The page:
The King County Regional Housing Authority has a $170 million dollar annual budget. They are spending $980,000 on really just a few tiny homes. The spider web of problems clearly calls for a complex approach, calling for racial equity, gender equity, and much more but it’s also, in an attempt to respond to so many constituencies complicating the answer.
The answer I see is to take the some of those millions of homeless relief money we spend annually, the funds for crime investigation, and all the other money this issue costs and put it toward buying tracts of land, far removed from most large cities, or for that matter, even small towns. Build free housing along with buildings for drug treatment centers, job training, mental health counseling, food prep and a dining hall. You might call them Reset Centers. You might be thinking along the lines of the Chinese “re-education camps” but that’s not what I’m talking about at all. And you might be thinking about the fear many have of “Not In My Back Yard.” These are not meant to be prisons. They are in fact a kind of “tender trap” to be completely honest. A positive, comfortable, helpful, and compassionate place. I’m also anticipating that this amounts to “hiding the problem” or “out of sight out of mind” but the simple fact is that having it be 10 feet away is not resulting in effective solutions.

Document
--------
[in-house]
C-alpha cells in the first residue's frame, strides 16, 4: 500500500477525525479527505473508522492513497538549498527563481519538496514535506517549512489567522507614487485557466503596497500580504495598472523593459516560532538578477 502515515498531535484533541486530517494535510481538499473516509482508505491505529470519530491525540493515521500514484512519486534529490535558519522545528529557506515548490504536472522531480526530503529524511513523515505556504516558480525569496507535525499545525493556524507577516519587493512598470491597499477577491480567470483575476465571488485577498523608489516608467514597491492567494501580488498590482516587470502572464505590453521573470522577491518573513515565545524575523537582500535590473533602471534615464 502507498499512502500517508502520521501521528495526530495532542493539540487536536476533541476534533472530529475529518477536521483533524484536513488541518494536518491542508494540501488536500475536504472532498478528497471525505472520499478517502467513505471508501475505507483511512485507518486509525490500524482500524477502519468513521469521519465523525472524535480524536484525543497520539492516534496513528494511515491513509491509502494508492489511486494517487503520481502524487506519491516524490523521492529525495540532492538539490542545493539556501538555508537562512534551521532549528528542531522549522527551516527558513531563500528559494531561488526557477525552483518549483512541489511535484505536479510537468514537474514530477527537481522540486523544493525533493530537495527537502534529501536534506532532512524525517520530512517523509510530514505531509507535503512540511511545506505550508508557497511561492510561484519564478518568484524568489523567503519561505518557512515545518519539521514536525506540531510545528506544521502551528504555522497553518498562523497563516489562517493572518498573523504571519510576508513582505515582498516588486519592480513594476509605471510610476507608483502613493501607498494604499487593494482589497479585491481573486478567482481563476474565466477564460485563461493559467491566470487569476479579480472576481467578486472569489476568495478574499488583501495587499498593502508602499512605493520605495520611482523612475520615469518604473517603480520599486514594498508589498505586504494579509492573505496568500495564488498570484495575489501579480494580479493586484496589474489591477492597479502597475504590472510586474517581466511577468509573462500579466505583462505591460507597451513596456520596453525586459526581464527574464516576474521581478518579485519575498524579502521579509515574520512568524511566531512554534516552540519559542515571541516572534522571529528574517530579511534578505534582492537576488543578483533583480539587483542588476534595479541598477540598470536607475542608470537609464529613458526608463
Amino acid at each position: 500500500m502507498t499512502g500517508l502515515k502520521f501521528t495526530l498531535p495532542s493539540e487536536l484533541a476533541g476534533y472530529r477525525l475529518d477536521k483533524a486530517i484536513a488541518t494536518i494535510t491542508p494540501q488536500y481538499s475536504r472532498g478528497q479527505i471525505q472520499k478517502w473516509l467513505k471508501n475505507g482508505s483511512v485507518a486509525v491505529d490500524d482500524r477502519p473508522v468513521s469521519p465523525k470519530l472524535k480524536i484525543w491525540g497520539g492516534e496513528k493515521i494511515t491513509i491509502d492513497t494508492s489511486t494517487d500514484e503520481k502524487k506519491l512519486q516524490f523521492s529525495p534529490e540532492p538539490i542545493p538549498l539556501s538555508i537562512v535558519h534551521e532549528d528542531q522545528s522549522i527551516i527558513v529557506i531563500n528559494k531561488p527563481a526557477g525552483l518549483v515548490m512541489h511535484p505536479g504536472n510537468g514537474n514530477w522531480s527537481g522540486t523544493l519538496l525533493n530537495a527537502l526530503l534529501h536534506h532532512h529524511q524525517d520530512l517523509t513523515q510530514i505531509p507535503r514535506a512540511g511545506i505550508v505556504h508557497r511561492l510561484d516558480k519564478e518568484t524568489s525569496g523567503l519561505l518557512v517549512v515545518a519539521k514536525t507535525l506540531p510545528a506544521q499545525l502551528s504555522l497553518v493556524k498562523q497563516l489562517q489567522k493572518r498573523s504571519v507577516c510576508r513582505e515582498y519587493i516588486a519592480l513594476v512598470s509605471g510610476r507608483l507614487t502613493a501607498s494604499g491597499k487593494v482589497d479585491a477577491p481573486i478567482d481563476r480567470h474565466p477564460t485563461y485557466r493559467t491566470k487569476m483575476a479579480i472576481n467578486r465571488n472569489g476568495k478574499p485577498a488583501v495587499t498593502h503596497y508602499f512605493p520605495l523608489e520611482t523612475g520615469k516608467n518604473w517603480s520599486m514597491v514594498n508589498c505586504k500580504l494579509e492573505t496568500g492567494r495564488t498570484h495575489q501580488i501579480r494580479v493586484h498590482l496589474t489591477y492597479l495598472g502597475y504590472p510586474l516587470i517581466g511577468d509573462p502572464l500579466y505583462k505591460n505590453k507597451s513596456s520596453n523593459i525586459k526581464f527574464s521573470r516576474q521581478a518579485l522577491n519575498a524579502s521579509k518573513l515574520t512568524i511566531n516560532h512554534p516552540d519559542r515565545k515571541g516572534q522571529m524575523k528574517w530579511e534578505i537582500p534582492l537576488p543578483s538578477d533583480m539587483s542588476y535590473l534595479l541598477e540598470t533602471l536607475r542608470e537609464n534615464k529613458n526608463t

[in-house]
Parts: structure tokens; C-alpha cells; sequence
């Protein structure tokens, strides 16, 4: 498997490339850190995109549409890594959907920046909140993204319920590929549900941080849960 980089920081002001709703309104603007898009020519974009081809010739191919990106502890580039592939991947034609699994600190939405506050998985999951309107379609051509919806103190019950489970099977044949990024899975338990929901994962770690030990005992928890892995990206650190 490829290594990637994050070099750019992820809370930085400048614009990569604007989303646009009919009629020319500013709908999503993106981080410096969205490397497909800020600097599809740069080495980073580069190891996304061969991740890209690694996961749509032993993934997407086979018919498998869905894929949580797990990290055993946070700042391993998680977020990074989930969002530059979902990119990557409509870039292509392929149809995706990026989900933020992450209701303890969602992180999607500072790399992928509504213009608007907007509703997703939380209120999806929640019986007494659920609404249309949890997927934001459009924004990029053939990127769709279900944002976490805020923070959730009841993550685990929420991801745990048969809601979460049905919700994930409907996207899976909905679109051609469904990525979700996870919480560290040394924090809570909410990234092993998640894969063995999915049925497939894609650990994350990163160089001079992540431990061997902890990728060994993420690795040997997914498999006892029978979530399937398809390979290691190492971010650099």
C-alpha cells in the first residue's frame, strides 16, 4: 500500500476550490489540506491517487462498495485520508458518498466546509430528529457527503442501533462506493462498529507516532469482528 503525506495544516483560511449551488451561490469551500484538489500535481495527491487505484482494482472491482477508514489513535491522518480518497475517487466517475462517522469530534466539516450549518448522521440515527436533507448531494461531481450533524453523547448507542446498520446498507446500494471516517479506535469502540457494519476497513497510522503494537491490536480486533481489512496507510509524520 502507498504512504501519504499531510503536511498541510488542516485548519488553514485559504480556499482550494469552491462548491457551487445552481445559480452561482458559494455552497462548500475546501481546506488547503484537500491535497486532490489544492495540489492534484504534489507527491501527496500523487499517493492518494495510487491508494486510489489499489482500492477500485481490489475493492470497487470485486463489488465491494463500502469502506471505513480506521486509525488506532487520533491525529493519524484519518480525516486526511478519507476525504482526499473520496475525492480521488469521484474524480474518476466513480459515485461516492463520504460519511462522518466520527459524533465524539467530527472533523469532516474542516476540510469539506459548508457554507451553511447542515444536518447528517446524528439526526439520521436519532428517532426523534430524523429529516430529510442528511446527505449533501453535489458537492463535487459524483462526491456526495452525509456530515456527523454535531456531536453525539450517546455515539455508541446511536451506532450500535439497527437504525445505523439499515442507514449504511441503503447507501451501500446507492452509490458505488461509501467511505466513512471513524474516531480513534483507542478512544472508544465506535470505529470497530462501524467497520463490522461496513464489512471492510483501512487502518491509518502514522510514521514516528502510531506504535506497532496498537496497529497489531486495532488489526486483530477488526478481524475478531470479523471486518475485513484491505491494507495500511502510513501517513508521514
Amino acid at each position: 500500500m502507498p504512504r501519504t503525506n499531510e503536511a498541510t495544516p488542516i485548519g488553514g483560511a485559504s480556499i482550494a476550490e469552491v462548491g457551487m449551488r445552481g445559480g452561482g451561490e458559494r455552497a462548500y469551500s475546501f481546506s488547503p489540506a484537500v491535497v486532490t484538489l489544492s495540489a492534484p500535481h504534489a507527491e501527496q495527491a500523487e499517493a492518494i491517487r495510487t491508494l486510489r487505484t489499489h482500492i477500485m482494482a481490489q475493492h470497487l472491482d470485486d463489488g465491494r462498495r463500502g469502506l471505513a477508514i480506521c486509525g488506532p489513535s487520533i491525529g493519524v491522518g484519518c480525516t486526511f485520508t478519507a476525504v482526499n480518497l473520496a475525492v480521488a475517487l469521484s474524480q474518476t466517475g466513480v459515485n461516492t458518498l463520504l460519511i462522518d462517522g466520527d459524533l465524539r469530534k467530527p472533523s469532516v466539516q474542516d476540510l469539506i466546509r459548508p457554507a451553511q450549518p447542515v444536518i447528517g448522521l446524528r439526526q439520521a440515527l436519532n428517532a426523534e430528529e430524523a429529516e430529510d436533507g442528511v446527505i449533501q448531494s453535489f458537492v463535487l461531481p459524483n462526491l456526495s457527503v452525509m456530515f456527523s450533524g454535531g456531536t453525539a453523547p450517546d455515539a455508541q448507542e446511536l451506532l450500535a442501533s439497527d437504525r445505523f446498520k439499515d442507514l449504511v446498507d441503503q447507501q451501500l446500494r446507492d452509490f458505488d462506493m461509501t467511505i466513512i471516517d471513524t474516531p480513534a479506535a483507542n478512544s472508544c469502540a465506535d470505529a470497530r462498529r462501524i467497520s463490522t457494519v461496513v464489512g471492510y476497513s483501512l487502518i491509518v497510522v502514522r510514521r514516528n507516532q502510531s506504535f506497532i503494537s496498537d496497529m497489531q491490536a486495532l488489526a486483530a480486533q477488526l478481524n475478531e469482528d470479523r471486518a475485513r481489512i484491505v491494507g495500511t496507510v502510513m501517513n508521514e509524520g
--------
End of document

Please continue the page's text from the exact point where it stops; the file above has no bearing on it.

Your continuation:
One primary rule must apply to these centers. They must be a long distance away from, such as 25 miles from any major road. Residents get free housing, free job training, free mental health counseling but cannot get or use drugs, have no opportunity to steal. They cannot have visitors, but they are free to leave at any time. On foot, and critically they are issued only slippers for footwear. I’m not kidding. No cell phones, and computers are there only for training purposes. Internet access is restricted. Crimes committed there are treated like any other, but they cannot continue to live there. They can even live in an unheated tent if they so choose. But the tiny homes would be well equipped, safe and secure.